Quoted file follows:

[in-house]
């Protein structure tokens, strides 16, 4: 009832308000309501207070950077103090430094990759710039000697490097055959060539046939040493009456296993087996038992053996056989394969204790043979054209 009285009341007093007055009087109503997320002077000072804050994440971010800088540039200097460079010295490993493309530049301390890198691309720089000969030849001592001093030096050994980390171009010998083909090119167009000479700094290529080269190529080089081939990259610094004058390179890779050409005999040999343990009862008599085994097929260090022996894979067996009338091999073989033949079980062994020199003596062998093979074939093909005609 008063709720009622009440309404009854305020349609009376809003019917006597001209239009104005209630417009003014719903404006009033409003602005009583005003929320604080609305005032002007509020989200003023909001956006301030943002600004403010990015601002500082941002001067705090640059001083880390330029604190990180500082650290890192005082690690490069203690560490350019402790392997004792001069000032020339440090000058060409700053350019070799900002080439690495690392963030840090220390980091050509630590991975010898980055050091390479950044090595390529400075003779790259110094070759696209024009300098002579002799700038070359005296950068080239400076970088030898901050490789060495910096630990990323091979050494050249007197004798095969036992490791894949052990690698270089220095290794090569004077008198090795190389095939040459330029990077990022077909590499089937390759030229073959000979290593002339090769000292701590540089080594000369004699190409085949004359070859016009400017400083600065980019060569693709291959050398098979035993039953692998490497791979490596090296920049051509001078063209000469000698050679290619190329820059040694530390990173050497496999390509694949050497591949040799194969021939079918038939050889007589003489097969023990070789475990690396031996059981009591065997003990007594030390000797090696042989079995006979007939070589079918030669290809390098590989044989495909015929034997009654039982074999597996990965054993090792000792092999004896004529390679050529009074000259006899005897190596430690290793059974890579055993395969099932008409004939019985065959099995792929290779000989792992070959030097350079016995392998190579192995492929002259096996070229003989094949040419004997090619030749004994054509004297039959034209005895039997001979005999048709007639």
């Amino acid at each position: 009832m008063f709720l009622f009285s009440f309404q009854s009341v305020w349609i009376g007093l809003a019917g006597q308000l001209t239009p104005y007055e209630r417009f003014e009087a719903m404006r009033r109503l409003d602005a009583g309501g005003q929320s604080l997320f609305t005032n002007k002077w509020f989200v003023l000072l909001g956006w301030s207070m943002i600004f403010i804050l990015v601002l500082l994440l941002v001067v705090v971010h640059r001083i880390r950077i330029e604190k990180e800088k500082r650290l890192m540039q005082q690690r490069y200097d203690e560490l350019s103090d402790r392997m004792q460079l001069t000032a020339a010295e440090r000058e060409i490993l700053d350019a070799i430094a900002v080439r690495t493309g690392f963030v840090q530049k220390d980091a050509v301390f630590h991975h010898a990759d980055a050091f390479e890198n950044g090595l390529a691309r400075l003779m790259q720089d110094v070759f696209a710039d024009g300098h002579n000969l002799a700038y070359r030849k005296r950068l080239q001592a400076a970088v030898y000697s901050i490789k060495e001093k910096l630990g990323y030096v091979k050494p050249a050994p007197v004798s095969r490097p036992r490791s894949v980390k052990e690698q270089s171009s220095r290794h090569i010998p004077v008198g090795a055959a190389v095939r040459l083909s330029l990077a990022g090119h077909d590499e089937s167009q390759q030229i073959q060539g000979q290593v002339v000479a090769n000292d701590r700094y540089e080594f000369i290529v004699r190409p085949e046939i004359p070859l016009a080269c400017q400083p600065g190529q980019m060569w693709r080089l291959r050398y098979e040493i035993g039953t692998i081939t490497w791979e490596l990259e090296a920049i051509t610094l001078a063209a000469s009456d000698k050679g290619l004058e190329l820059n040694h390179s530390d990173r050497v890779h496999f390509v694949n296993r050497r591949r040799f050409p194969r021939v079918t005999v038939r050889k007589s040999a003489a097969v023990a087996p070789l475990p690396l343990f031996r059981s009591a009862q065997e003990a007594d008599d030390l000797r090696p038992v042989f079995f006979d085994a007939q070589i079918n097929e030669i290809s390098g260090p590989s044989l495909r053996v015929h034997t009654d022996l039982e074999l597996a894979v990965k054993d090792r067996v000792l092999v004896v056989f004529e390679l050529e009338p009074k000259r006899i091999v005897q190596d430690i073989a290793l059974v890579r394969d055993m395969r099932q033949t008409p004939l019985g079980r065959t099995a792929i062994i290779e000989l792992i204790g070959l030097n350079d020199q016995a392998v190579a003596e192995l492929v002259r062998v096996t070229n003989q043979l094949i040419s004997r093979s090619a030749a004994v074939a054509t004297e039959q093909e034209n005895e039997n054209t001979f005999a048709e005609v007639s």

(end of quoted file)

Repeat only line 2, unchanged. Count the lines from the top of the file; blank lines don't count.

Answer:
């Protein structure tokens, strides 16, 4: 009832308000309501207070950077103090430094990759710039000697490097055959060539046939040493009456296993087996038992053996056989394969204790043979054209 009285009341007093007055009087109503997320002077000072804050994440971010800088540039200097460079010295490993493309530049301390890198691309720089000969030849001592001093030096050994980390171009010998083909090119167009000479700094290529080269190529080089081939990259610094004058390179890779050409005999040999343990009862008599085994097929260090022996894979067996009338091999073989033949079980062994020199003596062998093979074939093909005609 008063709720009622009440309404009854305020349609009376809003019917006597001209239009104005209630417009003014719903404006009033409003602005009583005003929320604080609305005032002007509020989200003023909001956006301030943002600004403010990015601002500082941002001067705090640059001083880390330029604190990180500082650290890192005082690690490069203690560490350019402790392997004792001069000032020339440090000058060409700053350019070799900002080439690495690392963030840090220390980091050509630590991975010898980055050091390479950044090595390529400075003779790259110094070759696209024009300098002579002799700038070359005296950068080239400076970088030898901050490789060495910096630990990323091979050494050249007197004798095969036992490791894949052990690698270089220095290794090569004077008198090795190389095939040459330029990077990022077909590499089937390759030229073959000979290593002339090769000292701590540089080594000369004699190409085949004359070859016009400017400083600065980019060569693709291959050398098979035993039953692998490497791979490596090296920049051509001078063209000469000698050679290619190329820059040694530390990173050497496999390509694949050497591949040799194969021939079918038939050889007589003489097969023990070789475990690396031996059981009591065997003990007594030390000797090696042989079995006979007939070589079918030669290809390098590989044989495909015929034997009654039982074999597996990965054993090792000792092999004896004529390679050529009074000259006899005897190596430690290793059974890579055993395969099932008409004939019985065959099995792929290779000989792992070959030097350079016995392998190579192995492929002259096996070229003989094949040419004997090619030749004994054509004297039959034209005895039997001979005999048709007639």